Police and Crime Commissioner for West Yorkshire | WYPCC

West Yorkshire's Violence Reduction Unit Hosts Workshop in Leeds

Friday 24 January, 2020

West Yorkshire’s emerging Violence Reduction Unit (VRU) hosts workshop to bring together partner agencies and practitioners to help address and tackle the root causes of serious violence.

The event was held yesterday (Thursday 23 January) at Cloth Hall in Leeds and was opened by West Yorkshire’s Police and Crime Commissioner (PCC) Mark Burns-Williamson.

A variety of partner agencies, organisations from all five of the local authority areas in West Yorkshire, Public Health England, NHS, education leads, police and VRU funded projects came together to discuss the challenges in West Yorkshire in relation to violent crime.

In March 2019, the Home Office (as part of their £100million Serious Violence Fund) set aside £35million to help tackle serious violence through early intervention and prevention approaches. It was allocated to the 18 police force areas in England and Wales, including West Yorkshire, and is being spent in partnership with local authority, health and education partners initially based on data around frequency of hospital admissions into Accident and Emergency departments of incidents involving knives or sharp/bladed weapons.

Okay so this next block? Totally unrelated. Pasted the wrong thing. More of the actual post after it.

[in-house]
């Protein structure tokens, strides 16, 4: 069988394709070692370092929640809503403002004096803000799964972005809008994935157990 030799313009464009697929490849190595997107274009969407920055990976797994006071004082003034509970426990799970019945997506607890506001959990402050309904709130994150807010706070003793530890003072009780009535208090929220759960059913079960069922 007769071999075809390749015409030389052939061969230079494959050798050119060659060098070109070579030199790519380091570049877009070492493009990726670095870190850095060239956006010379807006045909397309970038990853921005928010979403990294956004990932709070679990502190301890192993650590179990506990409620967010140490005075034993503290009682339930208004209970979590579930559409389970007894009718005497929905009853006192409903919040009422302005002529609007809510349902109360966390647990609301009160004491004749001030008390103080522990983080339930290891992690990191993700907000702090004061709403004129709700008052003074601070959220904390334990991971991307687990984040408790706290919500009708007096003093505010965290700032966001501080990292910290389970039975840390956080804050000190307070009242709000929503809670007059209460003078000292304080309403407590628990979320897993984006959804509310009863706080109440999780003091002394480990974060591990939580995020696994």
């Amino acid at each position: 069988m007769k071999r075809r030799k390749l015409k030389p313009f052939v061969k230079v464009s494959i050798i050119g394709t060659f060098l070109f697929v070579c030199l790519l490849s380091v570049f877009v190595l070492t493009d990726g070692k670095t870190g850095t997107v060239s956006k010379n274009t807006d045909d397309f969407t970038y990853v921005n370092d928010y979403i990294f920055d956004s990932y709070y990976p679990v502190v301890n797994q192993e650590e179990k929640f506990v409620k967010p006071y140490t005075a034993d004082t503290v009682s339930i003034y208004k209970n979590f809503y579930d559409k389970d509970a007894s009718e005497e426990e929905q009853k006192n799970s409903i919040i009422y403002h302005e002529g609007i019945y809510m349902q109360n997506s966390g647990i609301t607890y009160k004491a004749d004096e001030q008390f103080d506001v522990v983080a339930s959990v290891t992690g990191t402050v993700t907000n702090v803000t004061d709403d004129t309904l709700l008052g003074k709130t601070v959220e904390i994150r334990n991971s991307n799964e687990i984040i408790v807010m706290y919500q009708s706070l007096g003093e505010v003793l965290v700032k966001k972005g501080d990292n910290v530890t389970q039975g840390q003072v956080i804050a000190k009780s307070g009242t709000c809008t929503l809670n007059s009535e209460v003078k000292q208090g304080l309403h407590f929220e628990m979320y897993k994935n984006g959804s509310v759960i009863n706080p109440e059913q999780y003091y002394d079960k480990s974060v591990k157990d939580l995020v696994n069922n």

West Yorkshire received £3.37million in funding initially following a coordinated bid through the Office of the Police and Crime Commissioner (OPCC) during the Summer of 2019, to be used specifically to set up a Violence Reduction Unit (VRU). The unit is bringing together specialists from health, police, local government, education, youth justice, prisons, probation and community organisations with the aim to better understand and tackle the root causes of violent crime in West Yorkshire communities.

West Yorkshire’s Police and Crime Commissioner (PCC), Mark Burns-Williamson, said: “This was an important opportunity for all those who have been involved in establishing up the Violence Reduction Unit in West Yorkshire and also the various projects that we have funded to all come together with our partners for the first time 

“Whilst creating the VRU, we are aiming to uniquely establish and embed a sustainable long-term approach to tackling violent crime and its underlying causes to help prevent real harm and suffering to individuals, families and communities. This can only happen by working closely with our communities and partners, including the police, local authorities, NHS, public health, voluntary sector, prisons, probation, education, academia and others

“Early intervention and partnership working will be key to the success of the VRU and it’s great that we can join our fellow professionals to develop a much richer picture of what is happening across West Yorkshire and how we can work collaboratively and more effectively to help shape and develop the VRU to have a real impact across West Yorkshire.”